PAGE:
Pride in property
When faced with a challenge, it is normal human reaction to focus all our attention and energy on the situation at hand in order to try to bring about the resolution we require. On the face of it, few persons would challenge such an approach.
However, in every situation we face, whether as individuals, organisations or even nations, it is never prudent to lose sight of the big picture. In fact, to do so even in the face of a crisis, can result in even larger problems in the long run.
Against that background, we choose today to examine a statement made by Member of Parliament for the constituency of St. Thomas, Cynthia Forde, in the House of Assembly yesterday. During her contribution to debate she raised questions about the decision of Government to spend money on repairs to Ilaro Court, the official residence of the Prime Minister.
As we understand it, Forde’s position is that in the current strained economic circumstances, where everyone is being asked to make sacrifices, there is nothing wrong with Prime Minister Freundel Stuart, the current occupant of the residence, holding a little strain. Again, on the face of it that would seem like a sensible position to take.
And anyone familiar with the ex-educator turned politician knows she is a most practical person, whose every decision appears to be encased in concern for Barbadians generally, but the working class in particular. There are many other decision makers and people of note in this country who would do better if they took a page from her notebook.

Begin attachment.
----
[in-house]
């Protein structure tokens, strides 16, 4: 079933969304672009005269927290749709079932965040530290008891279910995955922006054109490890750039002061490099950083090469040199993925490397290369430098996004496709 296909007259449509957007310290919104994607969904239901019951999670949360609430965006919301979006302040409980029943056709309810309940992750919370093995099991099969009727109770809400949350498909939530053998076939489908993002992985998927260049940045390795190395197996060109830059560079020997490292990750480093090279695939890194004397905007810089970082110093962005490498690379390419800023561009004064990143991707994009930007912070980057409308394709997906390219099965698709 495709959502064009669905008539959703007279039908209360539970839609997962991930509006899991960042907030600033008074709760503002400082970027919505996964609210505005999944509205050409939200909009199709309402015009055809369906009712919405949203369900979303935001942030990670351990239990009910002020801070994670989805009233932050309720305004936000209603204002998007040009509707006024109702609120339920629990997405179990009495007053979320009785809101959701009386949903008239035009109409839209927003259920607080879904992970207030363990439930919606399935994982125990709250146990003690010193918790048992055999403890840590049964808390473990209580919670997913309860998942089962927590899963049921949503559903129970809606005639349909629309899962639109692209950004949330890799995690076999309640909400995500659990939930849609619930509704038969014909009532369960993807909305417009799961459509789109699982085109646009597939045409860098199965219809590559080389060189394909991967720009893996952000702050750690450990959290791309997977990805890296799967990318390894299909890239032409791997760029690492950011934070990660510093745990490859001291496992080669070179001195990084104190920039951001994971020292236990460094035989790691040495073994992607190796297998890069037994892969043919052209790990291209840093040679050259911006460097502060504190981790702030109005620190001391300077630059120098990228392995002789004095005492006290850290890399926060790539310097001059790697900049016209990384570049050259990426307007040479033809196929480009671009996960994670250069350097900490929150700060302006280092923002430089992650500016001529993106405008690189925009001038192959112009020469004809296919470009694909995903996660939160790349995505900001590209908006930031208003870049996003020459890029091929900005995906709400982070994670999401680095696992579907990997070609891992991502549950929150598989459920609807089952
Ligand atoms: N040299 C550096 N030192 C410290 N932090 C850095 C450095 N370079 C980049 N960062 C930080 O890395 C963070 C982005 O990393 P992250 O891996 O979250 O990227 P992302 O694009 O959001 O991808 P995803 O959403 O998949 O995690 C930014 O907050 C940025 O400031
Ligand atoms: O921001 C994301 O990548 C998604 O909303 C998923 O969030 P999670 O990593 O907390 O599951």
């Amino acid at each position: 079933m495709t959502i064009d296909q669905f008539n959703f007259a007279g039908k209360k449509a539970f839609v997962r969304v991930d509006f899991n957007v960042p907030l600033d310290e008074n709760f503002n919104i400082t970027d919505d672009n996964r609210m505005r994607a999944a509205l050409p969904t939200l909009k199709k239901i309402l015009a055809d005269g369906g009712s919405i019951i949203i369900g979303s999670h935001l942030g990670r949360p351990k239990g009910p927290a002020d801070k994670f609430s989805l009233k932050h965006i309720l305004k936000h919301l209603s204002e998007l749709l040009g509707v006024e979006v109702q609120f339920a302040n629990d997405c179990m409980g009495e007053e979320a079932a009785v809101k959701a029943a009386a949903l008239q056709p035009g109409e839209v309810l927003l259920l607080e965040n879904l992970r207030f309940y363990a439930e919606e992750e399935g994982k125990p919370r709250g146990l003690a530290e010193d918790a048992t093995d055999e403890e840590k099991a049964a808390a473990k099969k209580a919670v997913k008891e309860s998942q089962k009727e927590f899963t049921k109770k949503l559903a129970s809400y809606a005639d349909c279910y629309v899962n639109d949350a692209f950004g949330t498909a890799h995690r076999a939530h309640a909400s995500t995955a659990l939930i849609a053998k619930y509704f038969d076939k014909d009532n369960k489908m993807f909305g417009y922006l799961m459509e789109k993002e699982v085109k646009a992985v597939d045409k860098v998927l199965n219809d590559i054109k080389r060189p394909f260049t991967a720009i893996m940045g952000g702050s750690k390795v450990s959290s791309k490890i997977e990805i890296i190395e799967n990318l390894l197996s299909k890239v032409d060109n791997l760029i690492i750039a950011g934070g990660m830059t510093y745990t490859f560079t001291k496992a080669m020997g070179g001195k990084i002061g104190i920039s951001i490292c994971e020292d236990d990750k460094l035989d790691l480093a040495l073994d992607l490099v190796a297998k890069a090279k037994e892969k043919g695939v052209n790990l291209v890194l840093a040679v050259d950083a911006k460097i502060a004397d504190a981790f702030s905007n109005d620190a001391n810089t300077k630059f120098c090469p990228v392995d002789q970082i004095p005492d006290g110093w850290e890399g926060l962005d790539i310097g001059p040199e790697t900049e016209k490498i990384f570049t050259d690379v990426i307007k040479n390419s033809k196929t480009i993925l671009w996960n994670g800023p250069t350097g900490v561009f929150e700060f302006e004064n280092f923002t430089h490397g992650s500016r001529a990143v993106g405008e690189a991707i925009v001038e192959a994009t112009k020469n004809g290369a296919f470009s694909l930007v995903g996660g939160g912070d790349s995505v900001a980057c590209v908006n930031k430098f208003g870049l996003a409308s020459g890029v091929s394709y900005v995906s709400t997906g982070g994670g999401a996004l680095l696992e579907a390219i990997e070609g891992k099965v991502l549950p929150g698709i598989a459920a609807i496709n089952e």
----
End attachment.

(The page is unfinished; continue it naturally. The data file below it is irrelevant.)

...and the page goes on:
However, on this occasion we would wish to disagree with the goodly lady. Ilaro Court is a valuable, important and historic piece of public property that should always embody and symbolise the pride that we feel when we talk about “these fields and hills beyond recall”.
It is a place with a rich history and it is also a location where we treat some of our most distinguished guests. We can never have any excuse for this gateway to Barbados’ hospitality ever being in anything but pristine condition.
It is therefore important that even while the national budget is constrained that appropriate sums still be expended on the upkeep of this property. In fact, we invite the St. Thomas MP and all her colleagues from both sides of the House to look at some of the most recent photos published by Barbados TODAY of functions at the Prime Minister’s Official Residence — especially those that captured the main entrance to the building.
It shows very clear signs of decay, which become particularly pronounced when the main subjects of the photos are posed on the steps in their finest wear. That cannot be the kind of image we want to expose to the world, given the nature of the events held there, the many parts of the globe from which the guests travel and the fact that hardly anyone ever enters the compound of Ilaro Court without a camera of some sort.
So, like MP Forde, we admonish Government to spend our scarce resources prudently and to ensure that like never before we get the greatest bang for every buck. But in being prudent we must be wise, because the dollar we foolishly try to save today may cost us five tomorrow.
We say that against the background that Barbadians ought to recognise that Ilaro Court is not just a place of residence for our Prime Minister, but it is a place of work for a number of our citizens. As an employer, Government has a duty to set the example for providing the best possible working environment. The staff at Ilaro Court deserve no less.
Unfortunately, in too many other Government offices, it can never be said that the state’s example is worthy of emulation.